Dude, where's my flying car?

The Jetsons turned 50 last Sunday.  Hard to believe the original series only lasted 24 episodes.  From The Smithsonian.com.

50 Years of the Jetsons: Why The Show Still Matters

Five decades after its debut, not a day goes by that someone isn’t using “The Jetsons” as a way to talk about the fantastic technological advancements we’re seeing today. Or conversely, evidence of so many futuristic promises that remain unfulfilled. Just look at a handful of news stories from the past few days:
  • In fashion. (“Who better than the Jetsons to be inspired by for an out of space theme?”)
  • Johnny Depp talks about the West Memphis Three emerging from prison after nearly two decades. ( ”By the time you came out, it’s ‘The Jetsons.’ It’s a whole ‘nother world.”)
  • James Cameron talks about the future of interactive movies. (“There might be a certain amount of interactivity, so when you look around, it creates that image wherever you look,” Cameron says. He concedes it is far off: “You’re talking ‘Jetsons’ here.”)
  • The future of cars, as depicted at the Los Angeles Auto Show. (“Considering that 2025 is only 13 years away, you would think that nobody’s going to go ‘Jetsons’ with their presentation, but the LAASDC doesn’t roll like that.”)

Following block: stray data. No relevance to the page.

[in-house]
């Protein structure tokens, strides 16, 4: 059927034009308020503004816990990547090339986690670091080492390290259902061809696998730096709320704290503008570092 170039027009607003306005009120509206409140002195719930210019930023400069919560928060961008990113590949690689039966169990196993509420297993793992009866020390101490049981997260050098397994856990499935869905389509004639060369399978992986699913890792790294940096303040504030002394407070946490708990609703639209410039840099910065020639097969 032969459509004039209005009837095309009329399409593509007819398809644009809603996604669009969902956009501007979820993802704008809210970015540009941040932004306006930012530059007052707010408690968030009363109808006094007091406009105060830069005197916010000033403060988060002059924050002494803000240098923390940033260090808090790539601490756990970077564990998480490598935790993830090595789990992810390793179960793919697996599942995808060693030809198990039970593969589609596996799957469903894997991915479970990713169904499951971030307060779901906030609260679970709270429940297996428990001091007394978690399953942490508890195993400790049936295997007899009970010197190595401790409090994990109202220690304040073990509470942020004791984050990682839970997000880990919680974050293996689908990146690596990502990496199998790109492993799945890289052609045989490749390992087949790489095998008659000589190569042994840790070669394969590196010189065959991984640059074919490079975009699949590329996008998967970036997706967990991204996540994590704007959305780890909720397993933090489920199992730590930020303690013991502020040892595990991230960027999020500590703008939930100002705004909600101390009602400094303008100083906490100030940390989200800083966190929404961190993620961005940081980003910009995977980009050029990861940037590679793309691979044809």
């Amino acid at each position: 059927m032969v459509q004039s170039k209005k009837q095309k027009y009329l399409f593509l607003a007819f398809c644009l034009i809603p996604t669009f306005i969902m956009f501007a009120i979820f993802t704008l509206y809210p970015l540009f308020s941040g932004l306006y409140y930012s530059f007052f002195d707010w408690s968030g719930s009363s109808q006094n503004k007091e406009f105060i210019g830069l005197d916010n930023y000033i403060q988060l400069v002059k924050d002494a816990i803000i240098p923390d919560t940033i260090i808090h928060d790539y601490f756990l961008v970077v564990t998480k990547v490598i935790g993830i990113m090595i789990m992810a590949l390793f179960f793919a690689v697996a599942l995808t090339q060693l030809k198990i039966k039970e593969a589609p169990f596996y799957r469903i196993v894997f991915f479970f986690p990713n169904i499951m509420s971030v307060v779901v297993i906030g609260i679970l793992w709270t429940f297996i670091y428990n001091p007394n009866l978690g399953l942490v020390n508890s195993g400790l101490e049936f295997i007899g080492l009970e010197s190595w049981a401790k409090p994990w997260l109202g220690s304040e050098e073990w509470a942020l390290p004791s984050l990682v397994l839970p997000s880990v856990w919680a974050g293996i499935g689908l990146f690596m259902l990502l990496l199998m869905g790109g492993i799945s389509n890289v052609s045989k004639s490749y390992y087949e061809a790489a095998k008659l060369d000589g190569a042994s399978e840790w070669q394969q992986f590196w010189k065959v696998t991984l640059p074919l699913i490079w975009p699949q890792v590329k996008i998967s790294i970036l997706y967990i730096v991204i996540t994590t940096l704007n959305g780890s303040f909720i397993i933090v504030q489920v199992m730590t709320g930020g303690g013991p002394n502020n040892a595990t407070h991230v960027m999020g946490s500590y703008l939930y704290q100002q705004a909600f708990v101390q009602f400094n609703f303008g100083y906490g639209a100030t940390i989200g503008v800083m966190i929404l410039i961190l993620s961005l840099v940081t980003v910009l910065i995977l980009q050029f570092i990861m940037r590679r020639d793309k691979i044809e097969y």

• The sound of kitschy futurism in modern music. (“Silencio allows Sadier’s various musical influences to breathe and linger, without being upstaged by the motorik propulsion, and ‘Jetsons’ kitsch, of the Stereolab formula.”)
Thanks to my Google Alerts for words and phrases like Jetsons, Minority Report, utopia, dystopia, Blade Runner, Star Trek, apocalypse and a host of others, I’ve been monitoring the way that we talk about the future for years. And no point of reference has been more popular and varied as a symbol of tomorrowism than “The Jetsons.”

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